13. stumpjumper83

    stumpjumper83 Senior Member

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    I have a '11 f-350 and an '88 f-800 both diesels, the 350 has a 6.7, the 800 a 7.8. I have hauled 16-18k pounds of bumper pull trailer plus 110 gal of fuel and a bed full of tools aprox. 700 miles, truck had plenty of motor, 6 speed auto tranny, 3.33 rear gears. The new fords have a built in engine brake that will come in handy. I will say this, while the 350 is more comfortable to ride in, the 800 gets better mileage and stops the load a lot better than the 350. I get 12.4 mpg loaded to 46k total weight with the f-800, at 1/2 that with the 350 I was getting 10...

    How would I do it? Single axle tractor, 7 speeds or more, w/ air brakes, and maybe an engine brake. Personally I'd go to a 20 ton tag trailer pulled with a single or tandem dump rather than a custom f-550 tractor.
     
  14. hougie

    hougie Well-Known Member

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    Steve i won't be pulling any real long grades in my area, atleast not very often but i see where your coming from. I like the idea of a single dump stumpjumper, Never really considered that. Tandem is not really an option as the insurance and registration is quite a bit to register for that much weight.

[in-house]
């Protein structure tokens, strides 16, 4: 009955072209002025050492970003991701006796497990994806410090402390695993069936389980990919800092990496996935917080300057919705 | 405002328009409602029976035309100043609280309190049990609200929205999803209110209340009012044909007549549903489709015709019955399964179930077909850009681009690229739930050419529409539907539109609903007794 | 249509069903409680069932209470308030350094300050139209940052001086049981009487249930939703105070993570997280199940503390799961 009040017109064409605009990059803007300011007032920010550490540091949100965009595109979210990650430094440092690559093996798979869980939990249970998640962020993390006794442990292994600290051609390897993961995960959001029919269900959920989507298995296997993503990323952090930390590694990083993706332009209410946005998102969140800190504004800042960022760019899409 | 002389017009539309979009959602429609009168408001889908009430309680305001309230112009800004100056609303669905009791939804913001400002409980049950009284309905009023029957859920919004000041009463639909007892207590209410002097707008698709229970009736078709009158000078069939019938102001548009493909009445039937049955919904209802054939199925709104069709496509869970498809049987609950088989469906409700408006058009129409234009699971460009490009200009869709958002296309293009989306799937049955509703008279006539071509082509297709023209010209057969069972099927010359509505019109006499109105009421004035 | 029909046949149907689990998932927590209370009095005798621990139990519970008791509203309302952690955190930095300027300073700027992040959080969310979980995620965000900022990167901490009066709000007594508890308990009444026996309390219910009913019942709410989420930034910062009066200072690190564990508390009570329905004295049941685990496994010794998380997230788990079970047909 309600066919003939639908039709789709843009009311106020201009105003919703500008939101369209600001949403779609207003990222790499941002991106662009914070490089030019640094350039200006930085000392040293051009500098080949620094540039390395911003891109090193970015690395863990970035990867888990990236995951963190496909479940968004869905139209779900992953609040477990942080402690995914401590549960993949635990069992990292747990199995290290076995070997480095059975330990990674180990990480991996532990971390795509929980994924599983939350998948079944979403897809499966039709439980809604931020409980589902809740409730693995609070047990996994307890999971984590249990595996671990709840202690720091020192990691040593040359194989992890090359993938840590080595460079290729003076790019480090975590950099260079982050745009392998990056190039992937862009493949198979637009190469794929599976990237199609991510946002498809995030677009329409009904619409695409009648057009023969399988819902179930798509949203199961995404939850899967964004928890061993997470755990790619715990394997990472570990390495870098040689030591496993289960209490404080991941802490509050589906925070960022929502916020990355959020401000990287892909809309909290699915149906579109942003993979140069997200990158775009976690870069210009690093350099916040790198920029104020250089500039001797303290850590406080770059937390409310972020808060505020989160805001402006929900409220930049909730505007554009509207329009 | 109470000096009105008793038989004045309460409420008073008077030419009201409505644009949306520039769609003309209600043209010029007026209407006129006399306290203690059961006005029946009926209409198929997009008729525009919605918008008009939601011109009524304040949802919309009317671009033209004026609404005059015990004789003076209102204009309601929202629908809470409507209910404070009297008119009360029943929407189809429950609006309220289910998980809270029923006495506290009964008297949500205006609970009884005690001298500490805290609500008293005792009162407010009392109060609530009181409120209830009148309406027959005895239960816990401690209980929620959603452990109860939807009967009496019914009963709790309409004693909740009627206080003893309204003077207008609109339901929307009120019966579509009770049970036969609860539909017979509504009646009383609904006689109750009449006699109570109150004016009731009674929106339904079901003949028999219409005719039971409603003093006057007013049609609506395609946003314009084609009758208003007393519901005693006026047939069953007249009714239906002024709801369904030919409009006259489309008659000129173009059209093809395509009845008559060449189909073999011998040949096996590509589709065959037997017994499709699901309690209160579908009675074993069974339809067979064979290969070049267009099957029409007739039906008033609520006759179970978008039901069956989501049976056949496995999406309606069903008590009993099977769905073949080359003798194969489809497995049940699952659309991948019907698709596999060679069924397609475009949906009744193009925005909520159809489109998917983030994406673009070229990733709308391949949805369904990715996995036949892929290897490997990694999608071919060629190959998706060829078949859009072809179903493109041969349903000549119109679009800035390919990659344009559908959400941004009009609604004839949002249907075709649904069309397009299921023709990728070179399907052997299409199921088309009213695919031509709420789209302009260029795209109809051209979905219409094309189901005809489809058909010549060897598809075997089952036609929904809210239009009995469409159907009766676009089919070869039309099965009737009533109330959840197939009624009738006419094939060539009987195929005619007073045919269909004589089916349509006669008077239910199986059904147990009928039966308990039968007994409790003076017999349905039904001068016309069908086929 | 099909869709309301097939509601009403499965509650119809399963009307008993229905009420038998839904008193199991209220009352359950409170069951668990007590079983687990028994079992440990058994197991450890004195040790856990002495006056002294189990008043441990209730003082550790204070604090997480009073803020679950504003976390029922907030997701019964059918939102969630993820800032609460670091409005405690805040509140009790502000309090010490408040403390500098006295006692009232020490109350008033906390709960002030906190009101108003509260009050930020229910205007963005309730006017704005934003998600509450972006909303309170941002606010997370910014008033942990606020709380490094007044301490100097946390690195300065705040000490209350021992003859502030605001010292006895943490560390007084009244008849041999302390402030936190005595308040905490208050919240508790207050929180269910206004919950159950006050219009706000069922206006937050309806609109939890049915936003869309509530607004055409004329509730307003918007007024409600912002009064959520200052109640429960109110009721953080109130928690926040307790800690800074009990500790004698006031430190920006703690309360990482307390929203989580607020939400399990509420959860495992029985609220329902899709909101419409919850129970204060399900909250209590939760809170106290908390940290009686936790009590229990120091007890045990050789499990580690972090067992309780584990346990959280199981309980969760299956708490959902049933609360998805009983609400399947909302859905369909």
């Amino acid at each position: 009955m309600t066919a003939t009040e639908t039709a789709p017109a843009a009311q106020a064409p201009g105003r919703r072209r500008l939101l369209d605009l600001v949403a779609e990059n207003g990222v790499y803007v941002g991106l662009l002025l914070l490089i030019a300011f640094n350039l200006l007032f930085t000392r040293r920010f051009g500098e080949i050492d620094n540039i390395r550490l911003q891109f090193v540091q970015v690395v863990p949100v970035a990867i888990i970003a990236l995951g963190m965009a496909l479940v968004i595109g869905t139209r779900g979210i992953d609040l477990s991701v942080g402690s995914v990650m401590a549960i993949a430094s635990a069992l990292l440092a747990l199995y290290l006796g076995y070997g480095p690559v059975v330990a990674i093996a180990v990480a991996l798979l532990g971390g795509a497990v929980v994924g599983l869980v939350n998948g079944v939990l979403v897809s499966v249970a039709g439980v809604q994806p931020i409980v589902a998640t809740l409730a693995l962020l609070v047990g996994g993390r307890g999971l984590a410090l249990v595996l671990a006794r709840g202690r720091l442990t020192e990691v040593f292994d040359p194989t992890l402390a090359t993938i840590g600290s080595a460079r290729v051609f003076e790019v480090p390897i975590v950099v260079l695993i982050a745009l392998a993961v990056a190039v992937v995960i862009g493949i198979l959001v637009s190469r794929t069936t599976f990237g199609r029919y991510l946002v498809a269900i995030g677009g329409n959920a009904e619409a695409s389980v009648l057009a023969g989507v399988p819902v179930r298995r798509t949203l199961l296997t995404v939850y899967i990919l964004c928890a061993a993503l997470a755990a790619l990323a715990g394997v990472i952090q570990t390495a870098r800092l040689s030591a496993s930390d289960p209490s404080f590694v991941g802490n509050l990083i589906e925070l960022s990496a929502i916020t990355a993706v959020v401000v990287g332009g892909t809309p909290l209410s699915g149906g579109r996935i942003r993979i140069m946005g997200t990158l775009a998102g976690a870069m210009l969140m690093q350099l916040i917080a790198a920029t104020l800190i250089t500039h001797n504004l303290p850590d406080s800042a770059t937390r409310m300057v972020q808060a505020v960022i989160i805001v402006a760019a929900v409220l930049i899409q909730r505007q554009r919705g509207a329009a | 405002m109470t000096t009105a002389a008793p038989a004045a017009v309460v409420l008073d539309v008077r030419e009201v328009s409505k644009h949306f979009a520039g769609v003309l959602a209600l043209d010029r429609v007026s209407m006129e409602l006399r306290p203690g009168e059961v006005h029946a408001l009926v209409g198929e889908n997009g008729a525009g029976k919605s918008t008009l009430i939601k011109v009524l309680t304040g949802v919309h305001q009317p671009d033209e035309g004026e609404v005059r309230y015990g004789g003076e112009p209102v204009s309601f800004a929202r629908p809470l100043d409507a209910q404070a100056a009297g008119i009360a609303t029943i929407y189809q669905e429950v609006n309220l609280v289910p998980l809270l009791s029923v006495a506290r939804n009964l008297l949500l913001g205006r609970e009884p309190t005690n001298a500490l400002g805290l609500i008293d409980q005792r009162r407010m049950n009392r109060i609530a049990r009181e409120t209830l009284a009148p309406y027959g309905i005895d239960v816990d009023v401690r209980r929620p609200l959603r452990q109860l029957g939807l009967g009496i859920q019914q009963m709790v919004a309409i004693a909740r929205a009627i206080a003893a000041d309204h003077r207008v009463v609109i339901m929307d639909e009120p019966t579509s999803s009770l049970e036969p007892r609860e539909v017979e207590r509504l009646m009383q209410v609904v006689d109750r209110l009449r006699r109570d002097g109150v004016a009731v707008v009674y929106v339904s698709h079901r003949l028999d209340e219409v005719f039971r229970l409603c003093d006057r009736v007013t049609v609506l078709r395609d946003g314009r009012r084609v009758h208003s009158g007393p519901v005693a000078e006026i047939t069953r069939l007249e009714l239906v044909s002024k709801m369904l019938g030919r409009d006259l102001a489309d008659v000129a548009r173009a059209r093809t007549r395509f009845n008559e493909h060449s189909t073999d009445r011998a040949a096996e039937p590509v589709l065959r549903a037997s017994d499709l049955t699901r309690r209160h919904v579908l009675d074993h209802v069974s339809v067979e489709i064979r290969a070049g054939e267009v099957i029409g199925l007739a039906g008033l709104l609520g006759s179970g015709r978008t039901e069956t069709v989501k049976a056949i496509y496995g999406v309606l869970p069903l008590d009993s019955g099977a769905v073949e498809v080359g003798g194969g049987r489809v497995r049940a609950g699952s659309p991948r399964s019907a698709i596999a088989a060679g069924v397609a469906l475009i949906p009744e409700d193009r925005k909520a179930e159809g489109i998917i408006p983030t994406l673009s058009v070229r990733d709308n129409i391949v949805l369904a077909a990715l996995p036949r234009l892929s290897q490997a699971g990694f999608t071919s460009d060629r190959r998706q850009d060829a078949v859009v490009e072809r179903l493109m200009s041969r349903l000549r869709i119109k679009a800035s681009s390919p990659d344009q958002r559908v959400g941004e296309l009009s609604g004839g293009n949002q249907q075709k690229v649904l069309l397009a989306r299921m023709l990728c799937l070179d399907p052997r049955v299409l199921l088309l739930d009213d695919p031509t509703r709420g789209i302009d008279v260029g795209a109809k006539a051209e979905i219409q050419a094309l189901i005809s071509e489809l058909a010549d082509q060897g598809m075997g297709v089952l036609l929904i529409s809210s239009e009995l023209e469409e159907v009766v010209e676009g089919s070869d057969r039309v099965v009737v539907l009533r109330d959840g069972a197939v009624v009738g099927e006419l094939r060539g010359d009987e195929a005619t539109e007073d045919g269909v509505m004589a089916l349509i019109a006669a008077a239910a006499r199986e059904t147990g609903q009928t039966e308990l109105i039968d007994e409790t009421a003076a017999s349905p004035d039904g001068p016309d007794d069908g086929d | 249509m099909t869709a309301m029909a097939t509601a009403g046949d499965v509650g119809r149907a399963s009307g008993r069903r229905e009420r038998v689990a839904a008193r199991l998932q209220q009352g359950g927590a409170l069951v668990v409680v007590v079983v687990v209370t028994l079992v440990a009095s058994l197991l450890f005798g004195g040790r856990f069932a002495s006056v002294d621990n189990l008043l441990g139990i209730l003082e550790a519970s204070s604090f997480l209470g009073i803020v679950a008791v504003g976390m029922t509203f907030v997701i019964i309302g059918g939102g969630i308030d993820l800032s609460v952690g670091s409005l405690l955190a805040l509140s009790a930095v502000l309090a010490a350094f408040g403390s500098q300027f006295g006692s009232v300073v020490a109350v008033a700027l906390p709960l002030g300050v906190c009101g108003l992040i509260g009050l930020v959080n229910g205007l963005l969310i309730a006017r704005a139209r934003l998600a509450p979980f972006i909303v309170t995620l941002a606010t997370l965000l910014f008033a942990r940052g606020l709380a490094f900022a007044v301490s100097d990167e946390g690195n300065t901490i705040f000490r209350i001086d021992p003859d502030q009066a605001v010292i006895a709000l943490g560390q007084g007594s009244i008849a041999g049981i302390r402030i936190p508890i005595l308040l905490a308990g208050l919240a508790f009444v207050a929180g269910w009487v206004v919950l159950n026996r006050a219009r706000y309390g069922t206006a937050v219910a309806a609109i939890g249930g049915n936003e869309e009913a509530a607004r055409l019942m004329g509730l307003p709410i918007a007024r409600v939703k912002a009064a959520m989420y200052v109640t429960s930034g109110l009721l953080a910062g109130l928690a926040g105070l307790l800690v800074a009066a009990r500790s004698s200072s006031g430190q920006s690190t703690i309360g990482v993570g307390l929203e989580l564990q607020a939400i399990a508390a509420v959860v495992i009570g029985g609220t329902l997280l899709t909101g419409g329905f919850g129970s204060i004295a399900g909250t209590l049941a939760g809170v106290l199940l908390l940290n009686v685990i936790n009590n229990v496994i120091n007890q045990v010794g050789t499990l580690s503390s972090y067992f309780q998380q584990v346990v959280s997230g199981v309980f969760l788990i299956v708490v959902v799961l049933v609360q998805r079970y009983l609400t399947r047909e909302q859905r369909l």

15. millercross3

    millercross3 Well-Known Member

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    Also, anything with air brakes, gotta be licensed for that. The places you are going in and out of. Future other uses if you look at a 550, up keep and price of either single axe or other option. Like everything, to one up side with one is the down side of the other and vise versa. Good idea with the dump option stumpjumper...if you're not using the hoe...could always custom haul dirt, rock, snow, sand anything really. Good luck with a simple descision:tong hougie. Make sure you tell us what ya did.